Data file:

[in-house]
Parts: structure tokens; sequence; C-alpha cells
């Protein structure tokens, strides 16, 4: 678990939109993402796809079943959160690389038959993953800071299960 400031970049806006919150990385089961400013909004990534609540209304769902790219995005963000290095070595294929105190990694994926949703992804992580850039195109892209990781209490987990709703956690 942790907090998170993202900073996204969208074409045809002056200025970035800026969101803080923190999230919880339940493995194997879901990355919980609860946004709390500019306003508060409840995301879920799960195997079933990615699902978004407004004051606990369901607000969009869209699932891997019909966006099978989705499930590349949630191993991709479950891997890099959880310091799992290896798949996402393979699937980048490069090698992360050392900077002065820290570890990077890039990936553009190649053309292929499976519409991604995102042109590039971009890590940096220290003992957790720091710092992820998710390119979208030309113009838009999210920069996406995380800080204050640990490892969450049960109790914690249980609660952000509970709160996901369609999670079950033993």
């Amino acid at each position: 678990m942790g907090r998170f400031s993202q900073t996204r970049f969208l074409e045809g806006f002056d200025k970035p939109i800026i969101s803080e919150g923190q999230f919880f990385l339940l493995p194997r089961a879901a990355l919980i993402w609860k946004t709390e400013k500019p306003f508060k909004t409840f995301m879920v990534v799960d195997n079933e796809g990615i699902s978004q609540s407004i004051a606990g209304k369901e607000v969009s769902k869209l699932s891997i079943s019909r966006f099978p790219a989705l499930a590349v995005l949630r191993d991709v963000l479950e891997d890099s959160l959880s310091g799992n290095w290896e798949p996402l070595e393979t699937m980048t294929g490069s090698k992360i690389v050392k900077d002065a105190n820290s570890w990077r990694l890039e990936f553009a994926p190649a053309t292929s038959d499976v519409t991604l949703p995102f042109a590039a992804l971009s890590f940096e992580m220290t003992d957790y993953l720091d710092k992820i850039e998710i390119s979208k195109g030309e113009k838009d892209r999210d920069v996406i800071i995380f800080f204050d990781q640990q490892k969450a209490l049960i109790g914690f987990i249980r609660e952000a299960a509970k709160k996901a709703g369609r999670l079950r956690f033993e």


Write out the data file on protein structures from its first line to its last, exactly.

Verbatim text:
[in-house]
Parts: structure tokens; sequence; C-alpha cells
């Protein structure tokens, strides 16, 4: 678990939109993402796809079943959160690389038959993953800071299960 400031970049806006919150990385089961400013909004990534609540209304769902790219995005963000290095070595294929105190990694994926949703992804992580850039195109892209990781209490987990709703956690 942790907090998170993202900073996204969208074409045809002056200025970035800026969101803080923190999230919880339940493995194997879901990355919980609860946004709390500019306003508060409840995301879920799960195997079933990615699902978004407004004051606990369901607000969009869209699932891997019909966006099978989705499930590349949630191993991709479950891997890099959880310091799992290896798949996402393979699937980048490069090698992360050392900077002065820290570890990077890039990936553009190649053309292929499976519409991604995102042109590039971009890590940096220290003992957790720091710092992820998710390119979208030309113009838009999210920069996406995380800080204050640990490892969450049960109790914690249980609660952000509970709160996901369609999670079950033993």
């Amino acid at each position: 678990m942790g907090r998170f400031s993202q900073t996204r970049f969208l074409e045809g806006f002056d200025k970035p939109i800026i969101s803080e919150g923190q999230f919880f990385l339940l493995p194997r089961a879901a990355l919980i993402w609860k946004t709390e400013k500019p306003f508060k909004t409840f995301m879920v990534v799960d195997n079933e796809g990615i699902s978004q609540s407004i004051a606990g209304k369901e607000v969009s769902k869209l699932s891997i079943s019909r966006f099978p790219a989705l499930a590349v995005l949630r191993d991709v963000l479950e891997d890099s959160l959880s310091g799992n290095w290896e798949p996402l070595e393979t699937m980048t294929g490069s090698k992360i690389v050392k900077d002065a105190n820290s570890w990077r990694l890039e990936f553009a994926p190649a053309t292929s038959d499976v519409t991604l949703p995102f042109a590039a992804l971009s890590f940096e992580m220290t003992d957790y993953l720091d710092k992820i850039e998710i390119s979208k195109g030309e113009k838009d892209r999210d920069v996406i800071i995380f800080f204050d990781q640990q490892k969450a209490l049960i109790g914690f987990i249980r609660e952000a299960a509970k709160k996901a709703g369609r999670l079950r956690f033993e």